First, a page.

Hoover earned worldwide acclaim for his humanitarian efforts in Europe during and after the war.
As Secretary of Commerce under President Coolidge, Hoover played a vital role in the technology of radio broadcasting as well as the construction of a dam on the Colorado River, which is named after him.
Hoover won the presidential election in 1928 and just seven months into his term, America was thrust into economic crisis and the Great Depression.
Millions of Americans lost their jobs and homes and were forced to live in shantytowns, aptly named “Hoovervilles” by civilians.
Because of his long-held conservative beliefs, namely that government should not play a large role in the lives of Americans, Hoover was often criticized for his reaction to the Depression.
Lou Henry Hoover died of a heart attack in 1944 and was buried in California. President Hoover died in 1964. Before his death, he made it known that his most memorable and formative years were back in humble Iowa farm country and he wished for he and his wife to be buried side by side at the place of his birth.
After Hoover’s death, over 100,000 people lined the funeral procession of approximately 30 miles between Cedar Rapids and West Branch, Iowa. When standing at the burial site of the President and his wife, you can see Hoover’s birthplace cottage.
Built in 1871 by Jesse Hoover and his father Eli, Hoover’s birthplace was a two bedroom cottage built across the street from Jesse’s blacksmith shop.
The home’s foundation stones were shipped by wagon from the prairies and the timber from a sawmill in nearby Muscatine, Iowa.
Hoover lived in the modest family cottage until he was three years old, at which time Jesse’s prosperity afforded that the family could build a bigger home about a block away.
The cottage was owned by the Scellers family for nearly four decades, up until 1934. The Scellers had moved the cottage to face the south and built a two-story home to live in, which was connected to the cottage.
For years Mrs. Scellers enjoyed visitors showing up at the house wanting a little piece of educational history on the 31st President. She eventually began charging ten cents and let visitors tour her home.
Mrs. Scellers found it interesting that many visitors were from Europe; visitors who spoke highly of Hoover’s humanitarian efforts during the war.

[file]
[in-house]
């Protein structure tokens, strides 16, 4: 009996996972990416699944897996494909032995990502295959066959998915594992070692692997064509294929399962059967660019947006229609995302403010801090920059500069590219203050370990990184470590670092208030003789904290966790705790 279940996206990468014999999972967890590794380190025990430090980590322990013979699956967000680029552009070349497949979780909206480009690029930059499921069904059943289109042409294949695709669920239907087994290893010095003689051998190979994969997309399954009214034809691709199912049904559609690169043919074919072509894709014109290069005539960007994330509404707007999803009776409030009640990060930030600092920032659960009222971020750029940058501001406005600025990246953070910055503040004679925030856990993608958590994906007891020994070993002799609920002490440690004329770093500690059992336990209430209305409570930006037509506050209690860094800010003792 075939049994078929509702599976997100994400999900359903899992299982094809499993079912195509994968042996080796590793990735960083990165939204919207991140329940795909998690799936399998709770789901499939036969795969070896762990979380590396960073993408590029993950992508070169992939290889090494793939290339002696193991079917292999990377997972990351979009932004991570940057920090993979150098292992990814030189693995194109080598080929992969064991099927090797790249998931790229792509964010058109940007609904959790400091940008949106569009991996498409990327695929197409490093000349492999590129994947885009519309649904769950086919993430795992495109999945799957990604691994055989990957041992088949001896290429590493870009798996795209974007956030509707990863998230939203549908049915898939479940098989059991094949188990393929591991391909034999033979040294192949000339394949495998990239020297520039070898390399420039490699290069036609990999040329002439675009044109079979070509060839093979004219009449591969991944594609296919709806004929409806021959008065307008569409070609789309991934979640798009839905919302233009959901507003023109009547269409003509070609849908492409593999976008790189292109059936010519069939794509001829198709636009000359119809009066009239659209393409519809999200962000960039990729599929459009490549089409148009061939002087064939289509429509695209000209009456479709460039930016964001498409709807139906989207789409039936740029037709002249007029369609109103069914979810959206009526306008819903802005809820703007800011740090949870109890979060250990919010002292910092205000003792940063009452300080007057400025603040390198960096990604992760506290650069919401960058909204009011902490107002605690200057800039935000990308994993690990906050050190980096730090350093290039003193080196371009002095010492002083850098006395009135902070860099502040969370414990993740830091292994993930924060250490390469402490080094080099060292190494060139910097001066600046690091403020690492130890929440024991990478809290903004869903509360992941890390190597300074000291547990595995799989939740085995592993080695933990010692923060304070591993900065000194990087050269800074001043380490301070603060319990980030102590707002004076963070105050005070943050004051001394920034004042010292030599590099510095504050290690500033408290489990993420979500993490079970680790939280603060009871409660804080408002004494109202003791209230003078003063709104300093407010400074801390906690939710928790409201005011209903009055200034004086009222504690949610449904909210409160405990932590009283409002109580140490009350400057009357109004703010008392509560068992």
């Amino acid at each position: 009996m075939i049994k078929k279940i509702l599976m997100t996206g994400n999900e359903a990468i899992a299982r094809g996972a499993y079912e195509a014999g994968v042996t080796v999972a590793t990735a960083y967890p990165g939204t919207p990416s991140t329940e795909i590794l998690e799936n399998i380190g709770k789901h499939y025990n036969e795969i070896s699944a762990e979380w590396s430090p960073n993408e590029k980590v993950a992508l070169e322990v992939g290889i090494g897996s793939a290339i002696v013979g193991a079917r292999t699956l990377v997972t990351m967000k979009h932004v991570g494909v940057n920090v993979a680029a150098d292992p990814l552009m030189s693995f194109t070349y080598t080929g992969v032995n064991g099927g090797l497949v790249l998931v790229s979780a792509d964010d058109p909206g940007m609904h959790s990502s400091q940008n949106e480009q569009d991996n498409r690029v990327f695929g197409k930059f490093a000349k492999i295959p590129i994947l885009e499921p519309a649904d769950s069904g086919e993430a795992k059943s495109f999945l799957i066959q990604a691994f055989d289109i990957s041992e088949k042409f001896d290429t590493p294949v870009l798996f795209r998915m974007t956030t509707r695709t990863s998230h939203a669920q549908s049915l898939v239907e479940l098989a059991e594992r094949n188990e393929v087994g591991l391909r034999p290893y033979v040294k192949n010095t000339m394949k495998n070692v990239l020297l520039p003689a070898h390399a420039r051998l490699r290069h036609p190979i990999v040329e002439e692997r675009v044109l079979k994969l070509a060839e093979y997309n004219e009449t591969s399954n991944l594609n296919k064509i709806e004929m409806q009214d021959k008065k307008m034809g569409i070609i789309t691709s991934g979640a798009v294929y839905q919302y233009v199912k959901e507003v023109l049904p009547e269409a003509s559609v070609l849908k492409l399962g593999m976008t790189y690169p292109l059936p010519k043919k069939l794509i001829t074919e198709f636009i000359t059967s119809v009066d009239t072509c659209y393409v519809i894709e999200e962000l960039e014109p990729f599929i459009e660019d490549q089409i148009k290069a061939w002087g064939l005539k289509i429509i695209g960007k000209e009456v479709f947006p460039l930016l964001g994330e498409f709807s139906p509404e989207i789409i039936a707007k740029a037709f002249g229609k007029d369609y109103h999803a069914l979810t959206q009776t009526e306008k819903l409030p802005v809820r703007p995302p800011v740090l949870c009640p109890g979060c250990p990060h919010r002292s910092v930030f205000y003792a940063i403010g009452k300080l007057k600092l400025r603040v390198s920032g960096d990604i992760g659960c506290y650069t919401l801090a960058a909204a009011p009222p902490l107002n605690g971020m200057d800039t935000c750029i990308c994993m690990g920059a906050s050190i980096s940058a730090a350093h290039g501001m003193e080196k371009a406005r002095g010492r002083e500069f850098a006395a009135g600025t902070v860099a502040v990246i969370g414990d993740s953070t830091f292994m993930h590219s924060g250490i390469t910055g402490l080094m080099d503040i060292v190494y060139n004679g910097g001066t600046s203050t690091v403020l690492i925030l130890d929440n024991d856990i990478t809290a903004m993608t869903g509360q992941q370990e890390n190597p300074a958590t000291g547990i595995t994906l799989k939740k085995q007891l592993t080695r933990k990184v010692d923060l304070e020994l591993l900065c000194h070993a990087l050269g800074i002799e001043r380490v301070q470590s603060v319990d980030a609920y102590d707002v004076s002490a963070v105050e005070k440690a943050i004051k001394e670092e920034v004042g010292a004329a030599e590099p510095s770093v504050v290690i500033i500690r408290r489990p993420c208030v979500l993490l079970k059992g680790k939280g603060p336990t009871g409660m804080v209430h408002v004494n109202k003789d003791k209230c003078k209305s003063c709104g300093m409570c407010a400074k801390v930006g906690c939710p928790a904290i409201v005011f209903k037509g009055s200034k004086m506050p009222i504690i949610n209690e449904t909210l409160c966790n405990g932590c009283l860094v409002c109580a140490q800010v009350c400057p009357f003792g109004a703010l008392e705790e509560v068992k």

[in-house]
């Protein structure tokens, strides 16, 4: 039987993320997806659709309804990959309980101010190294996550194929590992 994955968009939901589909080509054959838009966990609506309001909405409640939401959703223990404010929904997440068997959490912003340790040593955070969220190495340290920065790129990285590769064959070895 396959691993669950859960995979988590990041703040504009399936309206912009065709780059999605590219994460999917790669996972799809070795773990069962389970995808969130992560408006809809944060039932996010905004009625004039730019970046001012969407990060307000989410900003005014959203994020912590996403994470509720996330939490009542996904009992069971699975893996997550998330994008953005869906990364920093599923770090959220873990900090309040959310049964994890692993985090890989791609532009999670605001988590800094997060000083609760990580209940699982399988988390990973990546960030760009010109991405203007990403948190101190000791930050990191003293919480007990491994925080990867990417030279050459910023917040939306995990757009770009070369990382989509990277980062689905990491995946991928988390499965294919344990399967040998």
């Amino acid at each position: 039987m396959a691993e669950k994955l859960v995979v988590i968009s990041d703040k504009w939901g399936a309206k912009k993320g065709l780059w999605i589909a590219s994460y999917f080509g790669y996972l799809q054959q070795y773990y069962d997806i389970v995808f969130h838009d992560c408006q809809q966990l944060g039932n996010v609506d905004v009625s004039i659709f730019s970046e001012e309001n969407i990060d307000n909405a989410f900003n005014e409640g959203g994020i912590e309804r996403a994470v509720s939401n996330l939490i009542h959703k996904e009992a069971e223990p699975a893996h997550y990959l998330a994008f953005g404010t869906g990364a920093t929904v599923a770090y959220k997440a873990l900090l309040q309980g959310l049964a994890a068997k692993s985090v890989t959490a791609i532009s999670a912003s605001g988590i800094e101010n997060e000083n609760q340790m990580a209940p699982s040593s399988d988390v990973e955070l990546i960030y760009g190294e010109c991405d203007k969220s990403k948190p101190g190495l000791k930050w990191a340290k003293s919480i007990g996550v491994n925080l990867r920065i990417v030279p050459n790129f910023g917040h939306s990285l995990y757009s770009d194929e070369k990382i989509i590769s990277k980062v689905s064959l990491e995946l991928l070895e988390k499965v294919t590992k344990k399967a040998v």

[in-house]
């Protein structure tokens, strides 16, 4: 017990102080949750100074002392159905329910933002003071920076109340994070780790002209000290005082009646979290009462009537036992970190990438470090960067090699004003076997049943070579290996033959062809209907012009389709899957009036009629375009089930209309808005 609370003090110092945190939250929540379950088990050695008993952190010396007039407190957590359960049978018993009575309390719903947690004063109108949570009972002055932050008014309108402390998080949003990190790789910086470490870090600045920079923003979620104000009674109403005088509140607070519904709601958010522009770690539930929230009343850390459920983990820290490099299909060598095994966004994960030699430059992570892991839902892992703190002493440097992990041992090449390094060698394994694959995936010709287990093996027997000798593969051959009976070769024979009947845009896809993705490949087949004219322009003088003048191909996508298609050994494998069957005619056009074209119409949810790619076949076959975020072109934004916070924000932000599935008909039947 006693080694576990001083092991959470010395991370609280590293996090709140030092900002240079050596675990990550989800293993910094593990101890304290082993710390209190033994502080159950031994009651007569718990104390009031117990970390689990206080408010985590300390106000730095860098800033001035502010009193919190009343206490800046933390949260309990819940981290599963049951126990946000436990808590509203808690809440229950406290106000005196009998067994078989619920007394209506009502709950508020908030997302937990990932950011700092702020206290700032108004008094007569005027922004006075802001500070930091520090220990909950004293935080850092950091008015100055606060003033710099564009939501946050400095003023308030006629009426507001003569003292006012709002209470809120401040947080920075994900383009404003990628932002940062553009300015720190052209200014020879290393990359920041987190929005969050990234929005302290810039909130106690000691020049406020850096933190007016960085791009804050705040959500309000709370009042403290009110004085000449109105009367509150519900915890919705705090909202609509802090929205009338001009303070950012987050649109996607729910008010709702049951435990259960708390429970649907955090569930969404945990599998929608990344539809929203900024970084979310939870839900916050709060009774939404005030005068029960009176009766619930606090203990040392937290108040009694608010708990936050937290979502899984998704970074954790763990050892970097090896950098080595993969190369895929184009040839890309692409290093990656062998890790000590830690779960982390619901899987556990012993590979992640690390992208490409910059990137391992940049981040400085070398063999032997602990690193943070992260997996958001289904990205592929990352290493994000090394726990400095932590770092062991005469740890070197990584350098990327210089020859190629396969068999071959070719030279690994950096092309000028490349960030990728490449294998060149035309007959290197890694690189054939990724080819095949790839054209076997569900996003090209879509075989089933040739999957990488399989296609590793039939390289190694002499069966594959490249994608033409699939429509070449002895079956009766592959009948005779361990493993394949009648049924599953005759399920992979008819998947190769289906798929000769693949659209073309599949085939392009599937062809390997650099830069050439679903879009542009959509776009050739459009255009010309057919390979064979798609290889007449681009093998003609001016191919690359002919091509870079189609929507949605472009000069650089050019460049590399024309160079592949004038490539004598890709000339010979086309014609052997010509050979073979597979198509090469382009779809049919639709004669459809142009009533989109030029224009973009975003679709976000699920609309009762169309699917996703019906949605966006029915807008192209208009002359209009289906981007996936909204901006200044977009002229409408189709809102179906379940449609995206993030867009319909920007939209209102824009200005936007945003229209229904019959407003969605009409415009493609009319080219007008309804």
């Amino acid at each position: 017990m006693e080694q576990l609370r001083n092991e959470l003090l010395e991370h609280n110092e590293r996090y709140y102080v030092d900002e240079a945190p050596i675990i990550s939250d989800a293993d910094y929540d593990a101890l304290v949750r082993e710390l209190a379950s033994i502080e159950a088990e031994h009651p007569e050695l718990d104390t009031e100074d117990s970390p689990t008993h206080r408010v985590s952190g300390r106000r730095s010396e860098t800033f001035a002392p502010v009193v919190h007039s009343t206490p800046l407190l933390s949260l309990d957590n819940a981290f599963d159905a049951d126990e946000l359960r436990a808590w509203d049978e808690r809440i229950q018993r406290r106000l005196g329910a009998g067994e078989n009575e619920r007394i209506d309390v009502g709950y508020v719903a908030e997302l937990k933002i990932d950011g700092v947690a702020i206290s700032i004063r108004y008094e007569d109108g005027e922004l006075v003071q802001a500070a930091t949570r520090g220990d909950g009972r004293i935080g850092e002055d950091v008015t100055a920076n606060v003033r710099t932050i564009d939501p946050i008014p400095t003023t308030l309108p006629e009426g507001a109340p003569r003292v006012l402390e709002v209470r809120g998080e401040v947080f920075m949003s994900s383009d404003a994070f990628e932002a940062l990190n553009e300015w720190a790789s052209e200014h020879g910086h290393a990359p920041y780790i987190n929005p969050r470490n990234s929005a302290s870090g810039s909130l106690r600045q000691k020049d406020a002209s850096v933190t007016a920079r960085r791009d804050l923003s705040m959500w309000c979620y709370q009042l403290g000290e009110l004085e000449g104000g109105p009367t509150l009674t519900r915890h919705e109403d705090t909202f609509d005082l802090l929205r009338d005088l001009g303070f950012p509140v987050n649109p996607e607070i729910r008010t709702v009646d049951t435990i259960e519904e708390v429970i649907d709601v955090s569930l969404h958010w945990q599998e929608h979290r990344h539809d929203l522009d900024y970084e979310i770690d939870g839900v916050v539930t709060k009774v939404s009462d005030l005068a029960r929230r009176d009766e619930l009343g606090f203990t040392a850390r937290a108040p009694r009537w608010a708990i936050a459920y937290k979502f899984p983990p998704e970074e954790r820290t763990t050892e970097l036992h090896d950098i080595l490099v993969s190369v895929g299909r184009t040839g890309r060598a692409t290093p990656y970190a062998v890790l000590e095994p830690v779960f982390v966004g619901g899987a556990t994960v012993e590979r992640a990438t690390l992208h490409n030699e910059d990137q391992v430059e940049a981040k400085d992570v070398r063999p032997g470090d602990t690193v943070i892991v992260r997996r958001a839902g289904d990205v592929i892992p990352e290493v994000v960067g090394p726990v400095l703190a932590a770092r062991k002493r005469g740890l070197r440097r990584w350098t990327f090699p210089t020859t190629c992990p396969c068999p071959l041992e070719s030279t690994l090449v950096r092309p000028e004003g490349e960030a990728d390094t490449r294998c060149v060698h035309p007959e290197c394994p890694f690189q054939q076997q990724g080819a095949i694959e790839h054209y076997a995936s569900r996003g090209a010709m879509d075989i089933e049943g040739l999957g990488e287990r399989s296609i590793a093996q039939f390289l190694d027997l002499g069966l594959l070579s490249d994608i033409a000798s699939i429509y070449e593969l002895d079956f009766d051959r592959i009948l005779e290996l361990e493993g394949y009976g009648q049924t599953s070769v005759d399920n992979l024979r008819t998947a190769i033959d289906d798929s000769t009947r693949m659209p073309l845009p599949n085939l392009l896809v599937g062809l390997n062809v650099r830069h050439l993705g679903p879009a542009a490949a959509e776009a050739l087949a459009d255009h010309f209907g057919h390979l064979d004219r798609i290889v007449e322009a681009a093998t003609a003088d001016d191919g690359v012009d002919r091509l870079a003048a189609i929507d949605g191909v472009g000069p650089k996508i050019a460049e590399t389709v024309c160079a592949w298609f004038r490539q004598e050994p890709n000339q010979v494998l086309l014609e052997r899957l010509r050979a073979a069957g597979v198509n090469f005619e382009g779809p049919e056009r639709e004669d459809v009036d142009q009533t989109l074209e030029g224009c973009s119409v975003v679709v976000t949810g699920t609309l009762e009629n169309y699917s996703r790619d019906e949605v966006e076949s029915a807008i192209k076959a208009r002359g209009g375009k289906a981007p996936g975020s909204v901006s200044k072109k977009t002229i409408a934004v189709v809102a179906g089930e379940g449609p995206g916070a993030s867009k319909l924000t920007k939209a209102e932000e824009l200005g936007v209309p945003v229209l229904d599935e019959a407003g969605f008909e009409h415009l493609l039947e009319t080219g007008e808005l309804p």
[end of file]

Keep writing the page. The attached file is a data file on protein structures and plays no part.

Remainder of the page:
In 1935, after Mrs. Scellers passed away, the Hoover family reacquired the property as their son Allan purchased the home.
Allan’s first move was to demolish the two-story home, move the birthplace cottage to its east-facing location, and restore it to its original 1870s look.
The family believed that creating the area exactly as it was in the 1870s created a true experience for visitors to see how Hoover grew up in small town Iowa.
Before their deaths, the Hoovers improved the buildings, land, and environment surrounding the little cottage.
The country of Belgium gifted Hoover with an Isis statue to thank him for his efforts during the war; this gift was placed at the park.
The nearly eight foot statue represents the “Goddess of Life.” The family also acquired nearby land, created gardens, and rebuilt Jesse Hoover’s blacksmith shop.
The site was officially established in 1965. Hoover’s schoolhouse and place of worship were moved to the site eventually as well. Located in present-day downtown West Branch, the site also includes other buildings that would have stood at the time Hoover lived there as a boy.
Between 1869 and 1873, West Branch was a boomtown. Its growth continued after the President was born and well into the 20th century.
Although the second home the Hoover’s lived in after the cottage no longer stands, Downey and Poplar Streets boast homes of numerous time period neighbors to the Hoover.
These sites include the homes of Laban Miles, the brother-in-law of Hulda Hoover, the home of P.T. Smith, whose hill Hoover would sled on with his friends, and the home of John Wright, another local blacksmith.
It is no wonder that Hoover wished to be buried at the place of his humble beginnings. In Hoover’s mind the site left a lasting legacy of family, hard work, and modest, humble beginnings.
In 1931, famous Midwest painter Grant Wood was commissioned by Iowa businessmen to create a painting of the Herbert Hoover birthplace site.
The painting ended up being sold to a dealer after Hoover declined it because the large two-story home was the prominent building in the painting, overshadowing the birthplace cottage.
Things to know before your visit to Herbert Hoover National Historic Site
$0.00 - There is no entrance fee to visit the park.
There is a $10 entrance fee for adults to visit the Herbert Hoover Presidential Library and Museum.
Planning a National Park vacation? America the Beautiful/National Park Pass covers entrance fees for an entire year to all US National Park Sites and over 2,000 Federal Recreation Fee Sites.
The park pass covers everyone in the car for per vehicle sites and for up to 4 adults for per-person sites.
Buy on REI.com and REI will donate 10% of pass proceeds to the National Forest Foundation, National Park Foundation and the U.S. Endowment for Forestry & Communities.
Free Entrance Days -Mark your calendars with the five free entrance days the National Park Service offers annually.
Central Time Zone
Pets are allowed in the park as long as they are on a leash less than 6 feet in length.